The development of a new salmon egg production facility in Norway has been unveiled by SalmoBreed and Salten Stamfisk, committing the two companies to the joint-venture creation of a 100 million ova-a-year unit, set for first-phase completion by autumn 2017.
November 3, 2016 By Colin Ley
“We are very pleased with the agreement and proud to be the first company in Norway to offer
ova produced in a 100% biosafe environment,” said SalmoBreed Managing Director, Jan-Emil Johannessen, adding that the complete production cycle, located in Salten, northern Norway, will be land-based, giving the two partners full control over all issues of bacteriology, viruses and parasites.
Although the company is already doing the same from Iceland, it is claimed that the new plant will be the first in Norway to hold the complete production cycle, from broodstock to commercial ova, on land.
“In addition to creating a biosafe environment, the controlled land-based production will enable us to deliver ova on a weekly basis, throughout the entire year,” said Johannessen, adding that the development will open up market opportunities that are currently not available for Norwegian ova producers.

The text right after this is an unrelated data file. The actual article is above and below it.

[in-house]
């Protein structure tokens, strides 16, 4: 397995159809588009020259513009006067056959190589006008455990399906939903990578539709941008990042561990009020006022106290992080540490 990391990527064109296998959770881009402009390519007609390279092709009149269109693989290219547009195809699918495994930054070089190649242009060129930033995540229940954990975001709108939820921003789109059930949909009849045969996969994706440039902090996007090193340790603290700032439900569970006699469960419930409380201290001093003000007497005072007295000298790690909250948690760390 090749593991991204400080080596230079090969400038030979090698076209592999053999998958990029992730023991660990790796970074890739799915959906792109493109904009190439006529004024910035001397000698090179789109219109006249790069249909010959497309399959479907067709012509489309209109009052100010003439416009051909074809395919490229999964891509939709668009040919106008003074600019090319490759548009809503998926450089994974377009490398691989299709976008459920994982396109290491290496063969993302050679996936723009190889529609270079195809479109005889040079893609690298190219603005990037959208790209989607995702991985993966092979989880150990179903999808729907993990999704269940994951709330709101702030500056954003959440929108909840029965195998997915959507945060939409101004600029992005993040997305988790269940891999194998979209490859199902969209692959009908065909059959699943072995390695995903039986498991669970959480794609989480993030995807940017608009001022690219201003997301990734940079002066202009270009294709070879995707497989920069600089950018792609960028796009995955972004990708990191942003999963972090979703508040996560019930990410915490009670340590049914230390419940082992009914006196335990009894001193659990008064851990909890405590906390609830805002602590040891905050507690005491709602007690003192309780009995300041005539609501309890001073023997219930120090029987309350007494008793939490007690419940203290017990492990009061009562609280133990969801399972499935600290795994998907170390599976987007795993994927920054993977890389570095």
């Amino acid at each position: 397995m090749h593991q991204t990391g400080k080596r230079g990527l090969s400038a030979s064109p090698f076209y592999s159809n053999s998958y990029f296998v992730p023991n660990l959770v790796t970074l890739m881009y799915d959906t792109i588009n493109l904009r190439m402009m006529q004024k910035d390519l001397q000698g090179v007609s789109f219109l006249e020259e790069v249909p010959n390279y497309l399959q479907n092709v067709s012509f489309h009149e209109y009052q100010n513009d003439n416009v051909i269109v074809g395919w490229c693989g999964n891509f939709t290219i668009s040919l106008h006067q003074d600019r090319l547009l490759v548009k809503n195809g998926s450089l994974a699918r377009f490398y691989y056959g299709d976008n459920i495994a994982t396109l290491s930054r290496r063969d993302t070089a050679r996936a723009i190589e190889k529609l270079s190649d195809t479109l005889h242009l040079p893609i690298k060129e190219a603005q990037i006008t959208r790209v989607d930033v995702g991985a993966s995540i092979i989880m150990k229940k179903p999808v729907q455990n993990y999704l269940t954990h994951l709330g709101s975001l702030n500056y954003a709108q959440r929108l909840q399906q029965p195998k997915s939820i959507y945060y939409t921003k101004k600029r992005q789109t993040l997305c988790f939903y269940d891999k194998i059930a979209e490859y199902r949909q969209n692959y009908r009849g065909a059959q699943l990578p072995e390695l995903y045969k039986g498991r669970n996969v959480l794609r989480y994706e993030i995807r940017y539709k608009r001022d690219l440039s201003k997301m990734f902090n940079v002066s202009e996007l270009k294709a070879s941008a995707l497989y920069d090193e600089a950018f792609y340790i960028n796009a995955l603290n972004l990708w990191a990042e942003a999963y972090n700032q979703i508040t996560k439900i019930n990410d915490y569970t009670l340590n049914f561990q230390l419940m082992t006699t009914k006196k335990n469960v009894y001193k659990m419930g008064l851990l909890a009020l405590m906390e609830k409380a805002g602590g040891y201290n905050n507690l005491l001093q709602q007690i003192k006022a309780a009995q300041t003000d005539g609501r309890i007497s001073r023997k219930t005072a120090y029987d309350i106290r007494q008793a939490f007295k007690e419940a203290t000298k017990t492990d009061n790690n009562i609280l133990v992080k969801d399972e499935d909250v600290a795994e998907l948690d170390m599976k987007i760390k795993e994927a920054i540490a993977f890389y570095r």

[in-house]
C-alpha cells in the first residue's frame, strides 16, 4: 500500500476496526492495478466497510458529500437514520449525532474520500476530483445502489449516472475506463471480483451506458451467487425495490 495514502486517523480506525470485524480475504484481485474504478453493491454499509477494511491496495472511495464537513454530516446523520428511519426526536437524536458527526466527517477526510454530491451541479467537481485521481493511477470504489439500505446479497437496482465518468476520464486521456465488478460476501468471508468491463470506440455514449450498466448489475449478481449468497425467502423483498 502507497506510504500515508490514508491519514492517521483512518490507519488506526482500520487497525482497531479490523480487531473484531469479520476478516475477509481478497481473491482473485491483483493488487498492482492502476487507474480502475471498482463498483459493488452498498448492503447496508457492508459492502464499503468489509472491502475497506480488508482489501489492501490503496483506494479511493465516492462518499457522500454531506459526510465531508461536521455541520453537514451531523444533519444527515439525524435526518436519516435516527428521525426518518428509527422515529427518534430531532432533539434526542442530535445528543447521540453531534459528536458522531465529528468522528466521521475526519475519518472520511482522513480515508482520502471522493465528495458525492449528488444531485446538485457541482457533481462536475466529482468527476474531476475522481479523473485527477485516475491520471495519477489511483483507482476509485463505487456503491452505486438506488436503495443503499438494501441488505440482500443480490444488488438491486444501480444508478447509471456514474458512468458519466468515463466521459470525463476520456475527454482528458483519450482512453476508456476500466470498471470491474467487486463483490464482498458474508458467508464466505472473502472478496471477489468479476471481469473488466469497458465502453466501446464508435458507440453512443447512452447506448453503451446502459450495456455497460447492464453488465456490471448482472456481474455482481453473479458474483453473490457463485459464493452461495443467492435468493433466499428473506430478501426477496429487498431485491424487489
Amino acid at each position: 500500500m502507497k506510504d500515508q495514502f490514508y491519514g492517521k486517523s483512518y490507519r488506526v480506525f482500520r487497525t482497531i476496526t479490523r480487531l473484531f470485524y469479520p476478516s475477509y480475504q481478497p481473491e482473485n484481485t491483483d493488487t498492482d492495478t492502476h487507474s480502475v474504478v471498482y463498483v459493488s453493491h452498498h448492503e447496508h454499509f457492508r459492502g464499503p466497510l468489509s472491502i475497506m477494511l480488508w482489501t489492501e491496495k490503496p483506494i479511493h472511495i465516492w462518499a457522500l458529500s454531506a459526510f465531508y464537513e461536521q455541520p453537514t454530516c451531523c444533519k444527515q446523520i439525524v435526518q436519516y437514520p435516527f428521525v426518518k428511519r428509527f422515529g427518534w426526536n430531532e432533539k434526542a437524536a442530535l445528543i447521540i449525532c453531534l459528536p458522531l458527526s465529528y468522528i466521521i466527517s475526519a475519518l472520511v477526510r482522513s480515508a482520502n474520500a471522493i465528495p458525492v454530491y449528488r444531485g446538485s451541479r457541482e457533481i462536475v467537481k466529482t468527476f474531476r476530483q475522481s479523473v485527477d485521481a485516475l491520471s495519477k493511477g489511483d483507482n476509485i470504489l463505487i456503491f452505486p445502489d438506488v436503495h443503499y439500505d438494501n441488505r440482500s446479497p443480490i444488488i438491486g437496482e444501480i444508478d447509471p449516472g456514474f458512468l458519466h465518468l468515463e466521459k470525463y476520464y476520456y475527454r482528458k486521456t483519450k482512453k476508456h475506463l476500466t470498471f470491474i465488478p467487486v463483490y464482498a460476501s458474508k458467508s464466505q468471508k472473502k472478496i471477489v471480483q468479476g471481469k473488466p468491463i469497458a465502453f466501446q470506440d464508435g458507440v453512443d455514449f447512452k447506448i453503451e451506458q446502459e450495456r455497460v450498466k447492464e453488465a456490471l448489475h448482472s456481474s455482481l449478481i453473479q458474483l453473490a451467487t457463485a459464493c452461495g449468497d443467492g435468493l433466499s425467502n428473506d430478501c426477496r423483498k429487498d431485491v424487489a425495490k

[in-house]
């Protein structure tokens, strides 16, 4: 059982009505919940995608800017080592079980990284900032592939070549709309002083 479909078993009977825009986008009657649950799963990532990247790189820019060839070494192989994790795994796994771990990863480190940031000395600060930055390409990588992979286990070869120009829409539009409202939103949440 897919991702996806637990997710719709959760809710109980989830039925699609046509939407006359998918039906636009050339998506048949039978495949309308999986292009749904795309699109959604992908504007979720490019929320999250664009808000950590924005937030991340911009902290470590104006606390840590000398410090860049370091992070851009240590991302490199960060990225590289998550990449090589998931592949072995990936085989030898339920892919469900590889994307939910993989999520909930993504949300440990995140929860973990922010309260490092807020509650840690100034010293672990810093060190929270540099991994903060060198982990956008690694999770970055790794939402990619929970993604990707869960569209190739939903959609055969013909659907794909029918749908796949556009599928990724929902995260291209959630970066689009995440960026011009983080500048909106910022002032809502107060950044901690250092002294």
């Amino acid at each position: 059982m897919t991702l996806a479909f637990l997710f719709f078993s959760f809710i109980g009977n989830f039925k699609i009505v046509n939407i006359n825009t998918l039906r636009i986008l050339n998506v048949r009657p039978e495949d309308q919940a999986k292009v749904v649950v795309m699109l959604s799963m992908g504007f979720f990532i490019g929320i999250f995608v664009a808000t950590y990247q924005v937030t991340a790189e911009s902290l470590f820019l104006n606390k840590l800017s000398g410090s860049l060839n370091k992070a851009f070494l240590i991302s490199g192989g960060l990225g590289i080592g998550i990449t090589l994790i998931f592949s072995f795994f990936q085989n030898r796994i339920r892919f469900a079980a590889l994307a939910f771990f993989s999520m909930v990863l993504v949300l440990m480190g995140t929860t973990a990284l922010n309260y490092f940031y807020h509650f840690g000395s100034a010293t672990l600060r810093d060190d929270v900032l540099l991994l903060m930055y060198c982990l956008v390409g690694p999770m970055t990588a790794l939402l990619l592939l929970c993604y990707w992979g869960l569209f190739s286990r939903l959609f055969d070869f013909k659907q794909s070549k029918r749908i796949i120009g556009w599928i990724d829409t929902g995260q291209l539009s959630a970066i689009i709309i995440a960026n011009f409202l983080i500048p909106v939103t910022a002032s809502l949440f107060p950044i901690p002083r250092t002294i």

The joint-venture project, set up on a straight 50/50 basis, will be taken forward by a new company called SalmoBreed Salten AS, which will be responsible for the construction and operation of the new plant.
The Salten unit is one of three joint-venture and capital projects recently announced by SalmonBreed’s UK-based owners, Benchmark. The company revealed in early August that it was raising just over £30 million to fund its planned developments which, in addition to the Salten unit, will include a joint-venture to provide outsourced breeding and genetics services, plus investment in new technology to enhance its existing development of new animal health products.
Benchmark has also made two other key moves in recent weeks; first, unveiling the appointment of industry specialist, Dr Alan Tinch, as its Technical Services Director and, second, announcing a major expansion of its breeding and genetics portfolio through the acquisition of a South American breeding programme for shrimp and some marine species.
— Colin Ley
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